Supreme Court gives details on why it upheld Uhuru’s win

Supreme Court gives details on why it upheld Uhuru’s win

- in Elections 2017, News, Politics

Raila Odinga’s did not withdraw from the October 26 re-run but merely declared his intention to do so, the Supreme Court has said.

The Opposition chief successfully petitioned Uhuru Kenyatta’s August 8 victory at the court but pulled out of the repeat claiming the winner had been pre-determined. He also said IEBC ignored his irreducible minimums.

Following his boycott, elections primarily did not take place in Siaya, Kisumu, Migori and Homa Bay counties.

But the top court, whose judges gave detailed explanations for upholding Uhuru’s victory, said the NASA candidate’s boycott announcement was one of “mere intention” to withdraw.

They said he did not formally withdraw from the vote.

“Raila’s withdrawal was not submitted within the prescribed time-frame hence it was of no effect,” said judge Smokin Wanjala.

The judges noted that two petitions against the President’s win were heard together but that each part was allowed to submit issues separately.

The petitions were by chairman Njonjo Mue (International Commission of Jurists) and Khelef Khalifa (Muslims for Human Rights).

The court said the primary issues included failure by the electoral commission to conduct fresh nominations, withdrawal by the NASA flag bearer and failure by voters in 25 constituencies to take part in the election.

The court said judges unanimously upheld Uhuru’s win on November 20 as the cases lacked merit.

They said allegations such as voter intimidation by people dressed in army regalia were dismissed as there was no evidence.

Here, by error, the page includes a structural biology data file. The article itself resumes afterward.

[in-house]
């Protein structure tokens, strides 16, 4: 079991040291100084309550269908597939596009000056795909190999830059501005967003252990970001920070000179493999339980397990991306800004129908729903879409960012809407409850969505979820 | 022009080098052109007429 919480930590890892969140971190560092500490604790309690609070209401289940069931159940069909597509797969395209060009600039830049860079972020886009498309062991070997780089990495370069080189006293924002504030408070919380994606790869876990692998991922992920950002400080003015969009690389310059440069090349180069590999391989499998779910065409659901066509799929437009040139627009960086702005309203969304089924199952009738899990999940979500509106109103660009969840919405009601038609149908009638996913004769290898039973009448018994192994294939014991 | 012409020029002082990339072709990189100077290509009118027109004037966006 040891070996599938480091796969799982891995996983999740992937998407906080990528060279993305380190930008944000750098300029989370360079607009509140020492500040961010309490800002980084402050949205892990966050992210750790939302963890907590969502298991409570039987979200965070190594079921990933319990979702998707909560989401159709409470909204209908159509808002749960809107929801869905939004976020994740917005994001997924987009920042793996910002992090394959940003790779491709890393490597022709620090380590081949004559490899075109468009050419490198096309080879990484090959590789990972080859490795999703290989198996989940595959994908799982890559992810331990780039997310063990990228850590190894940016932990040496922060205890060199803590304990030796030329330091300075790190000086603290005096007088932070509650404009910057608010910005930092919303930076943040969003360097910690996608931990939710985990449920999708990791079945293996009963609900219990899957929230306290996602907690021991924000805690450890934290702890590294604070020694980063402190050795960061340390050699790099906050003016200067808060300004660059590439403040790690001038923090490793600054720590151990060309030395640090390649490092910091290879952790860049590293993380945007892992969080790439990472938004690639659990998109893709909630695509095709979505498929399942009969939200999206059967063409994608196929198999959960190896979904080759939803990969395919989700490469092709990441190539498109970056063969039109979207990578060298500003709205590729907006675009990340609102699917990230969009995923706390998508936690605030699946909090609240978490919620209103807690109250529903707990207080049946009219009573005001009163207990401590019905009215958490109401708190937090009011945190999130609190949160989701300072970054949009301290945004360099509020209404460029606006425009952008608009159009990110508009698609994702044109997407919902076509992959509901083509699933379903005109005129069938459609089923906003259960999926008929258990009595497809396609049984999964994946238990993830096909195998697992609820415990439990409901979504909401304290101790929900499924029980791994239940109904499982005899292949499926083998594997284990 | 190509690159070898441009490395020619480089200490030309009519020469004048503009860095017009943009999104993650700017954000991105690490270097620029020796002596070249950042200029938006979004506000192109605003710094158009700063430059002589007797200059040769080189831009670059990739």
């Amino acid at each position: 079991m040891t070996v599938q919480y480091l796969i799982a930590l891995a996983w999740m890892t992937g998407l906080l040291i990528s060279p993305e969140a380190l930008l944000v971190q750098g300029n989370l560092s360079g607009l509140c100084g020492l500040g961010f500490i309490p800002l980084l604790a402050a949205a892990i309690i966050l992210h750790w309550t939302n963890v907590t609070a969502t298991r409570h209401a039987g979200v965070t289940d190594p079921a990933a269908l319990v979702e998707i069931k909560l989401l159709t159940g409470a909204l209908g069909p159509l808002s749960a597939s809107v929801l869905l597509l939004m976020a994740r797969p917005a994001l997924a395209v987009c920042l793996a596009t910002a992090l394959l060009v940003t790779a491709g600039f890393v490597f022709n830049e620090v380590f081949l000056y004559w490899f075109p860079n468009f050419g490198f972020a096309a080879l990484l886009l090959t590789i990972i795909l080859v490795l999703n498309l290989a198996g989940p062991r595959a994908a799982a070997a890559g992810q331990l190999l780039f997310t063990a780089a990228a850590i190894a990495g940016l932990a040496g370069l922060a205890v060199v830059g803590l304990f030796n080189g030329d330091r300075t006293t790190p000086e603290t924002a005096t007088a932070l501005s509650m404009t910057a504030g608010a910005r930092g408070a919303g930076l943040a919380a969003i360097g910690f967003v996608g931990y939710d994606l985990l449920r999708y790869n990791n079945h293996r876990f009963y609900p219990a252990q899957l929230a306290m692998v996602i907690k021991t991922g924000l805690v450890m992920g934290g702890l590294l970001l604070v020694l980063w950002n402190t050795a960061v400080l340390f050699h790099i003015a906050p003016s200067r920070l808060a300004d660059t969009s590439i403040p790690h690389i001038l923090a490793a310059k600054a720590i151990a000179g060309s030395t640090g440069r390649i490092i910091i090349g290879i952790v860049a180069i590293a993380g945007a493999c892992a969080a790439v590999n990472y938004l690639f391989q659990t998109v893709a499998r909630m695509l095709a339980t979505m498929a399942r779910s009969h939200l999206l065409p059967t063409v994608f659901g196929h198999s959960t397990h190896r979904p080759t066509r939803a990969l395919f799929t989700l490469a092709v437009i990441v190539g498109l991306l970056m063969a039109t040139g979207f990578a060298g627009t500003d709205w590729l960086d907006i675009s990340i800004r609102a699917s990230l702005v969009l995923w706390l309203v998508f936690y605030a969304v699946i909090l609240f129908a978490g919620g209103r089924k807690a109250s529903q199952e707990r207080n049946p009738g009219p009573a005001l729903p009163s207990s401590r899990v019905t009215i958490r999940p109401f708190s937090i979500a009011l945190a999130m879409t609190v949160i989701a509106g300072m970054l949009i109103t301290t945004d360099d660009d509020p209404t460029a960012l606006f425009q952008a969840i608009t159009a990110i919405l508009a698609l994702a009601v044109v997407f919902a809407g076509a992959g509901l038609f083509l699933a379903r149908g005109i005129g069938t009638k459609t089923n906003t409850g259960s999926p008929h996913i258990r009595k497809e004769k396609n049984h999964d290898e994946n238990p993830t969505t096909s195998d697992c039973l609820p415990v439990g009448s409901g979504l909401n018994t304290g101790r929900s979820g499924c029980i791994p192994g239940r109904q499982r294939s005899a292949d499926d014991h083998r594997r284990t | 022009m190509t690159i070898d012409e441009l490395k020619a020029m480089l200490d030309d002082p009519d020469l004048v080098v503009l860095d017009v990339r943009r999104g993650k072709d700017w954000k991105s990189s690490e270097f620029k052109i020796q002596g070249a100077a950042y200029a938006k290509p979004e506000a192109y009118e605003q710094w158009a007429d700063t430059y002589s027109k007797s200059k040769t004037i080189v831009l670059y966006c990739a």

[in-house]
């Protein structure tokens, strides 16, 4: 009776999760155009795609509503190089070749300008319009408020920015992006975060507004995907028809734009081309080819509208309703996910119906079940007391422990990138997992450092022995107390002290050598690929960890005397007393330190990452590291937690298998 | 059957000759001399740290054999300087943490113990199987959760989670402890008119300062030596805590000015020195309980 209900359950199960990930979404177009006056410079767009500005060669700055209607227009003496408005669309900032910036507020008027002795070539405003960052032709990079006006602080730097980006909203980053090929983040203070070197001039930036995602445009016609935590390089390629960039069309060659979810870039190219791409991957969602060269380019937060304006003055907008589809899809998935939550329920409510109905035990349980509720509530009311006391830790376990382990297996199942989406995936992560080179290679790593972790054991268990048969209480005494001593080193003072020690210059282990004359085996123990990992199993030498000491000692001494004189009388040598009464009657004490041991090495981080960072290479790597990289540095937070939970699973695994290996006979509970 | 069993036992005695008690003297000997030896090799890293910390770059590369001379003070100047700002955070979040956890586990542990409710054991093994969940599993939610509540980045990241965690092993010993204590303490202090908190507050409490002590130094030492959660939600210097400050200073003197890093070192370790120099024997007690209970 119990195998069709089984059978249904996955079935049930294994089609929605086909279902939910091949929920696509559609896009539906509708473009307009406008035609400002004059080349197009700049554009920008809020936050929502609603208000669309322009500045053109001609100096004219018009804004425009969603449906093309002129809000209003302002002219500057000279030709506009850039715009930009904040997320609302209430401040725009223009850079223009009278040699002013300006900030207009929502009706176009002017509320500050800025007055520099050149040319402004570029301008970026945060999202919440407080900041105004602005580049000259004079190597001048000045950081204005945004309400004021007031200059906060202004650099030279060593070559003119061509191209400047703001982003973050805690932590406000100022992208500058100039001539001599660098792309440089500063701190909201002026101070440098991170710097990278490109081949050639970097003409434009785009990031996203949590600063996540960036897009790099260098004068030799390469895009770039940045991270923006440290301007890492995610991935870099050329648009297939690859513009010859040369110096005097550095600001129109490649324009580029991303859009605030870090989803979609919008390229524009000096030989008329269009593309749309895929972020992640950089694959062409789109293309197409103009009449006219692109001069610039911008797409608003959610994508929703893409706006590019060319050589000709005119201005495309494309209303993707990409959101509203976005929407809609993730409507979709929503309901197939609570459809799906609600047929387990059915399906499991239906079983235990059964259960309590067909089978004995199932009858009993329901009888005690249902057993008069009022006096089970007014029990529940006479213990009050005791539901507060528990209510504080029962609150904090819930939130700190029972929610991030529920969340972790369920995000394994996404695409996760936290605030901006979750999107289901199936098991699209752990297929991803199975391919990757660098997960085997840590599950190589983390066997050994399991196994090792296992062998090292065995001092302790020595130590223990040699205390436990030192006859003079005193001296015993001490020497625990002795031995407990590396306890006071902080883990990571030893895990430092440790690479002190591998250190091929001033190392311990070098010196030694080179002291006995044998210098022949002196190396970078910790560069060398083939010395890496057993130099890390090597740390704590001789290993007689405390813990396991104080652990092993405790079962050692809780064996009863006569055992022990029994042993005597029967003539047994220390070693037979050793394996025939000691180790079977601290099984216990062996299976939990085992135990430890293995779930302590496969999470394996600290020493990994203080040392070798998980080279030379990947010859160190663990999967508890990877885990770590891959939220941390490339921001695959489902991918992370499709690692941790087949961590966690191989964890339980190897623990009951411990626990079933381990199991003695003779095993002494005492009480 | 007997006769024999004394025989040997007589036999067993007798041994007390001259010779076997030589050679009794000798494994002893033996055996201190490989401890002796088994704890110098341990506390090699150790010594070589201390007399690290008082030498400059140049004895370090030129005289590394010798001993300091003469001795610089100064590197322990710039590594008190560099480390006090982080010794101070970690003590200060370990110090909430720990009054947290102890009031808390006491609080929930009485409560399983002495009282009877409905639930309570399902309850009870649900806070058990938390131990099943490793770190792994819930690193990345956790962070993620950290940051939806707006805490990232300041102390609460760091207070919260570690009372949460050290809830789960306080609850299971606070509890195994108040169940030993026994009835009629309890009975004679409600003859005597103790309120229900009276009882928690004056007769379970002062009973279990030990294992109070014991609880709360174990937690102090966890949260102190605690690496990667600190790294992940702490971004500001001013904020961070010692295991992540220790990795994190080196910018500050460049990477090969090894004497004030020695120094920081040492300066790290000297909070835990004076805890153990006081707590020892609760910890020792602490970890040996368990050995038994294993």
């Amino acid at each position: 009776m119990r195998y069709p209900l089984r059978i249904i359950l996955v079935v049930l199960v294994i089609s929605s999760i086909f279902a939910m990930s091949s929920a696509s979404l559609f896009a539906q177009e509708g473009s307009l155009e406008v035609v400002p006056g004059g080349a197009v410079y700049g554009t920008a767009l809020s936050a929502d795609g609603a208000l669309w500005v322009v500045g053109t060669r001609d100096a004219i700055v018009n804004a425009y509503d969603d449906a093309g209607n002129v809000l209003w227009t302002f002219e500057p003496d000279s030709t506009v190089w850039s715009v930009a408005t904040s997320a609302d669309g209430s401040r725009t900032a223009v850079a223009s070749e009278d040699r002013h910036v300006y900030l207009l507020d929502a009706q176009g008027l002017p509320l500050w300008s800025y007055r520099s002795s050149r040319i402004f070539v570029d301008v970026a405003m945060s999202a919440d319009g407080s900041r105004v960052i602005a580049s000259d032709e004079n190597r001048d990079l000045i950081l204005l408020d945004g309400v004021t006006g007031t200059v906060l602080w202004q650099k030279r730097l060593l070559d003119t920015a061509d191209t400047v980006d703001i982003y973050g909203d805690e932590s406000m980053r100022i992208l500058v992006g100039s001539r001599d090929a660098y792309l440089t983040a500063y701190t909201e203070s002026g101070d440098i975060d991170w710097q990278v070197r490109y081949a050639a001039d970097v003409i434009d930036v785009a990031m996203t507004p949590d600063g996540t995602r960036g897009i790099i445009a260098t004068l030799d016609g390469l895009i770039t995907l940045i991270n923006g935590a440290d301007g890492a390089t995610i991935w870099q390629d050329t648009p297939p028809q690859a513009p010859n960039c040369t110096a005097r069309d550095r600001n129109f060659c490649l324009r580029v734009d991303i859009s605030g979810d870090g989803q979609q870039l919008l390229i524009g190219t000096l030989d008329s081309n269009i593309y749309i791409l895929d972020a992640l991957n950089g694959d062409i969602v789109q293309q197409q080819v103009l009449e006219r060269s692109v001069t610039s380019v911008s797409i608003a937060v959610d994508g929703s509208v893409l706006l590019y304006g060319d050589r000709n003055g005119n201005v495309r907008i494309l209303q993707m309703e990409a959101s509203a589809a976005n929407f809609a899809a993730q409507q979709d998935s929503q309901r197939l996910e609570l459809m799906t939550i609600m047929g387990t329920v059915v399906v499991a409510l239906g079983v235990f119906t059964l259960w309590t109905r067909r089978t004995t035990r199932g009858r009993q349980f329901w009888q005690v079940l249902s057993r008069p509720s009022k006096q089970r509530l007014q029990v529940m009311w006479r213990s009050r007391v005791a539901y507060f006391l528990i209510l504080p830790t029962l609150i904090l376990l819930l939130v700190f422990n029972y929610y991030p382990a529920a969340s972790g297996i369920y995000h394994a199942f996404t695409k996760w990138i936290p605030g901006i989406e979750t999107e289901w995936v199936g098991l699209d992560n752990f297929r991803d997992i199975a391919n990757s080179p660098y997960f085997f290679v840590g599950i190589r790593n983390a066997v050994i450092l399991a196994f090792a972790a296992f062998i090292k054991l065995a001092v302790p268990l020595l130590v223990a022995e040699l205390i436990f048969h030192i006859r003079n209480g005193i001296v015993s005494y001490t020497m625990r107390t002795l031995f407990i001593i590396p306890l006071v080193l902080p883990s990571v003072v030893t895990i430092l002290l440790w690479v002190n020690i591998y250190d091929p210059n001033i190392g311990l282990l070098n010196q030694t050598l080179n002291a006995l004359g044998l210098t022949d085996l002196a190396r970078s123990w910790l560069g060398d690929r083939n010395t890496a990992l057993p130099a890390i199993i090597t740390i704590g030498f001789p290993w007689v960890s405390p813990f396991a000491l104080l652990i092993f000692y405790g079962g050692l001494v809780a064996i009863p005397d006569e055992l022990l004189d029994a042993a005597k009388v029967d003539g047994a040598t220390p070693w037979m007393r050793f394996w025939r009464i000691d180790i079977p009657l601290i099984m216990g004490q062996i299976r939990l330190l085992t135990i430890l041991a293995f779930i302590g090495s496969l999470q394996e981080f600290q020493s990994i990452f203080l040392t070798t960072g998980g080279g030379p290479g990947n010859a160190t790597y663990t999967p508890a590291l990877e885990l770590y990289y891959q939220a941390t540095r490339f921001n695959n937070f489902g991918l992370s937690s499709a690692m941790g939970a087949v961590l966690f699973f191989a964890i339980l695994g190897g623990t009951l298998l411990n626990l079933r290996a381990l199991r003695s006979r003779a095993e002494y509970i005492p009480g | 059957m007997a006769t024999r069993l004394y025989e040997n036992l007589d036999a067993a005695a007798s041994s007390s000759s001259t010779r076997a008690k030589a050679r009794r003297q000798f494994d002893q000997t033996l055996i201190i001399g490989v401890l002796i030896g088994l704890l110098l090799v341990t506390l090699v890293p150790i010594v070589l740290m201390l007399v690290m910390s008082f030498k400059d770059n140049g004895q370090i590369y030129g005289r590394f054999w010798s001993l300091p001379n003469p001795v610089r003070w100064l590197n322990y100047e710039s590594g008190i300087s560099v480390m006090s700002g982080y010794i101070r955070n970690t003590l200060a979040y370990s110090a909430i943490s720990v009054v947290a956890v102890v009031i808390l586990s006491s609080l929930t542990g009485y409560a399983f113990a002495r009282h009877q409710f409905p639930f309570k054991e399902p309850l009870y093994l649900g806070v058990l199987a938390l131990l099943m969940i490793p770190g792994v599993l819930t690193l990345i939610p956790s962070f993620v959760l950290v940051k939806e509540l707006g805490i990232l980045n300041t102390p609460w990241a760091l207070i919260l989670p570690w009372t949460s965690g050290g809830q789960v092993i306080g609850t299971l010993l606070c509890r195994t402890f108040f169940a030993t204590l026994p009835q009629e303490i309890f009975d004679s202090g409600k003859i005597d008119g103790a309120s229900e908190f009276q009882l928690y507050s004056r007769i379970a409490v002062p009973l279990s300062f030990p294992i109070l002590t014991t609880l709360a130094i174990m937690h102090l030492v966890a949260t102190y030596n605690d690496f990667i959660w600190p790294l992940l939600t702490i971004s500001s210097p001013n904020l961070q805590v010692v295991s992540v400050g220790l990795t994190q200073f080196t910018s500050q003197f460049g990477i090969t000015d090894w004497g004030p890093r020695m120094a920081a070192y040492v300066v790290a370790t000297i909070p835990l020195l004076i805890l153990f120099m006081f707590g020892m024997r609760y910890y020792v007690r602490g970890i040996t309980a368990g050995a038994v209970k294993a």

“Petitioners didn’t have proof that Jubilee Women’s Brigade act of dressing in military regalia intimidated voters and that those who were intimidated would have been NASA voters who did not take part in the election in some parts of the country,” Wanjala said.

On nominations, the judge said IEBC was not at fault for excluding some parties as there was no need for a fresh exercise.

Regarding use of government resources to advertise achievements with 60 to the elections, he said evidence was not submitted.

“On October 19, the High Court gave a clear determination and forbade the government from advertising using public resources. But petitioners didn’t prove that Uhuru was in contempt.”

He further said none of them was intimidated by the President’s statements after the decision to annul the August 8 result so there was no interference with the final ruling.

Justice Njoki Ndung’u said the move to validate an election cannot be addressed by the lack of elections in areas that experienced violence.

She said IEBC did everything in its powers to ensure election preparedness in all parts of the country.

“The validity of an election cannot be challenged on the basis of whether it was held in all 290 constituencies because violence hindered. There was politically instigated violence while others boycotted the election,” she said.

“It was not in our view for counsel Julie Soweto to argue that it didn’t matter who caused the violence.”

Justice Isaac Lenaola said IEBC did no wrong in including all others candidates in the election as it was following court orders.

The other judges are Chief Justice David Maraga, Deputy CJ Philomena Mwilu, Jackton Ojwang’ and Mohamed Ibrahim, who did not attend all hearings after falling sick.

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